The cricket World Cup officially opened on Sunday with a colourful but low key ceremony.
Nine independent states from the West Indies will host 51 games involving 16 teams, including defending champions Australia.
The competition will last for 47 days leading up to the final on April 28 at the Kensington Oval in Barbados.
Over 2,000 singers, dancers and performers, including several of the Caribbean's top reggae and dancehall performers, participated in the opening at the new stadium close to Montego Bay on the northern coast of Jamaica.
Surprisingly only just over half of the Trelawny stadium was opened to spectators with one of the stands, behind the stage, left empty but those inside enjoyed a celebration of Caribbean culture.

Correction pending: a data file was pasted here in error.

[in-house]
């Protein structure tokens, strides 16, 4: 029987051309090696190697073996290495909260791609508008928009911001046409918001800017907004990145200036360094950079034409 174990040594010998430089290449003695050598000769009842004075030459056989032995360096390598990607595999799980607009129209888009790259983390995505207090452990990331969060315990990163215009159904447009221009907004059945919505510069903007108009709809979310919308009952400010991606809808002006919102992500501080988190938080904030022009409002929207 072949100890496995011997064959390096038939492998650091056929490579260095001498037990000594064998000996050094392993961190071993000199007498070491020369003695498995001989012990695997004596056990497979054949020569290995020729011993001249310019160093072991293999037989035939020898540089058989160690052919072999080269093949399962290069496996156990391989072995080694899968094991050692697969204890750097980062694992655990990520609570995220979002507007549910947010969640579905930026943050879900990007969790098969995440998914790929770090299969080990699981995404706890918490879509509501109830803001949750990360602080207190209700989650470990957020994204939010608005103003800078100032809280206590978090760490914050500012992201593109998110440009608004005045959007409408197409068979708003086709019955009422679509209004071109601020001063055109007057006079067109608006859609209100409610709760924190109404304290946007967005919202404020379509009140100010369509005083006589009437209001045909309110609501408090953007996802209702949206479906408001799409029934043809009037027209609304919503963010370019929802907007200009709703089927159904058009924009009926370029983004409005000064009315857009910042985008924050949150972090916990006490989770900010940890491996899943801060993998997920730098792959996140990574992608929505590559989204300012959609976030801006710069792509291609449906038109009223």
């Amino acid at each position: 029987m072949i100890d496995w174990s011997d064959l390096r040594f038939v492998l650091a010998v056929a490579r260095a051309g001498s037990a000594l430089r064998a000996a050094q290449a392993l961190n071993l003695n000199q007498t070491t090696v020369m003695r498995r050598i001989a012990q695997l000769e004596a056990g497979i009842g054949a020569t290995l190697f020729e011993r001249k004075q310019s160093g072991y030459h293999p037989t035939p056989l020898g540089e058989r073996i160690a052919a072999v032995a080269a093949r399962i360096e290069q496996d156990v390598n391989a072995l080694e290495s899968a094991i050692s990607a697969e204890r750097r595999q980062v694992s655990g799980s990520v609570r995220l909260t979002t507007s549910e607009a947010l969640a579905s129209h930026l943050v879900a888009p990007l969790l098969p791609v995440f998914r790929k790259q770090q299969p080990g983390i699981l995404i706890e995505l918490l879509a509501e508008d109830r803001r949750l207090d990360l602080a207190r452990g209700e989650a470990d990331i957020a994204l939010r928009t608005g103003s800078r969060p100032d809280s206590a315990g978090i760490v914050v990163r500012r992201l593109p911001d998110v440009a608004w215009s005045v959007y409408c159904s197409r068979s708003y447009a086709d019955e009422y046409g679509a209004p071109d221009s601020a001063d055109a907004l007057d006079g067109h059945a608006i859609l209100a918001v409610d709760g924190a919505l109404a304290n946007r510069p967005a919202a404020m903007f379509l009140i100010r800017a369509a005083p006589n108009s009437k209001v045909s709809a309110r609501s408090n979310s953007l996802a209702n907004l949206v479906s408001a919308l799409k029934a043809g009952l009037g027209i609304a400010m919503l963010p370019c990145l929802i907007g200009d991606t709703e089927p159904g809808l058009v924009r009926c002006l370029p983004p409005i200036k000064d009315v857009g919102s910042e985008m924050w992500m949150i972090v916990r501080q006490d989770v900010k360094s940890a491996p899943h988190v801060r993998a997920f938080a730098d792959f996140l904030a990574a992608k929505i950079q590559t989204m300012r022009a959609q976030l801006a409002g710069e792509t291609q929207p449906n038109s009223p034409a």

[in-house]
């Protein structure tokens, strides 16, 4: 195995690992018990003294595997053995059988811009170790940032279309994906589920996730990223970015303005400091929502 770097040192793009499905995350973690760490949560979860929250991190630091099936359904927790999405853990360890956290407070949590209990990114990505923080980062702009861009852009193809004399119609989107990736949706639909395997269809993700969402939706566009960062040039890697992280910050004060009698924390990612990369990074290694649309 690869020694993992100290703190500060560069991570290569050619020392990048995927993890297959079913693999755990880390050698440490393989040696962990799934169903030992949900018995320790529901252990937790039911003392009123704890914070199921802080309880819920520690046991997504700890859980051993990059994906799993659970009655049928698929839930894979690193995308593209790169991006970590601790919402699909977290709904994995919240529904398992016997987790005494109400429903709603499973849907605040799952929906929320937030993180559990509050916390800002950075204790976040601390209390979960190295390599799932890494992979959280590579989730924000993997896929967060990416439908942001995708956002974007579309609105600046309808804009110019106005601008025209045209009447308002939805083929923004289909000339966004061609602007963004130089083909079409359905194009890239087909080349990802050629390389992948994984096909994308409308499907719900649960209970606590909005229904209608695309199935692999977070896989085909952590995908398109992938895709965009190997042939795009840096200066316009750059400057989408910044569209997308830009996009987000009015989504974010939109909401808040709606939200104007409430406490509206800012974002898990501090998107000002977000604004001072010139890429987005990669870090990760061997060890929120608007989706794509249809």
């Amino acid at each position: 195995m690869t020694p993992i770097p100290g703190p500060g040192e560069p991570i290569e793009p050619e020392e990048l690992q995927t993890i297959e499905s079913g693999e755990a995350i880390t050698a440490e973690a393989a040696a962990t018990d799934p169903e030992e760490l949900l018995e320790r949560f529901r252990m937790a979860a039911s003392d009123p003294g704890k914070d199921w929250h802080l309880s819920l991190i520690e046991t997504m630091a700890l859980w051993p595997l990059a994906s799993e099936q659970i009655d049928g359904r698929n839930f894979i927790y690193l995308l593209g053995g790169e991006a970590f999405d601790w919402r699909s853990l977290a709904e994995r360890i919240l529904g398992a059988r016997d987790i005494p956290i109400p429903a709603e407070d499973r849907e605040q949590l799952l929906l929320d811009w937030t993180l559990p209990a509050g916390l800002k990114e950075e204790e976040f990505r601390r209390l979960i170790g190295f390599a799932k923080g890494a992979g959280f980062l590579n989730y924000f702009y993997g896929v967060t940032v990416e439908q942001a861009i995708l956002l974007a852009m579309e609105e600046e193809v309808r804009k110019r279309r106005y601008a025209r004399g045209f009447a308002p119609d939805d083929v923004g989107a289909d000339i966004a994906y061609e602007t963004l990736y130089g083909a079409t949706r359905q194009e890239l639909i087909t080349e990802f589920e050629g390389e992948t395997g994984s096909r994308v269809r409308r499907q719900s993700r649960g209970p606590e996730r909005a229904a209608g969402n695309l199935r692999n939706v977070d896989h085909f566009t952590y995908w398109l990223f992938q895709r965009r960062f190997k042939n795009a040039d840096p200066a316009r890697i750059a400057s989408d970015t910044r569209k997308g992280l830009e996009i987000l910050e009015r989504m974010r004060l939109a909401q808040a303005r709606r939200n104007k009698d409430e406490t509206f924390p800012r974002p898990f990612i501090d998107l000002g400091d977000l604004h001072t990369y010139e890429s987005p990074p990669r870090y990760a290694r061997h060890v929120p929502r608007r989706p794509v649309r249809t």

Against a red, gold and green backdrop, reggae singers Jimmy Cliff and Gregory Isaacs, as well as contemporary performers Sean Paul and Shaggy, entertained the crowd of around 10,000 and the squads of the competing nations.
Chris Dehring, CEO of the event, said fans at the World Cup would see "the world's best cricketers competing against the backdrop of the most blessed place on earth".
Former West Indian great Garfield Sobers formally declared the competition open.
The hosts take on Pakistan in the opening game on Tuesday in Kingston.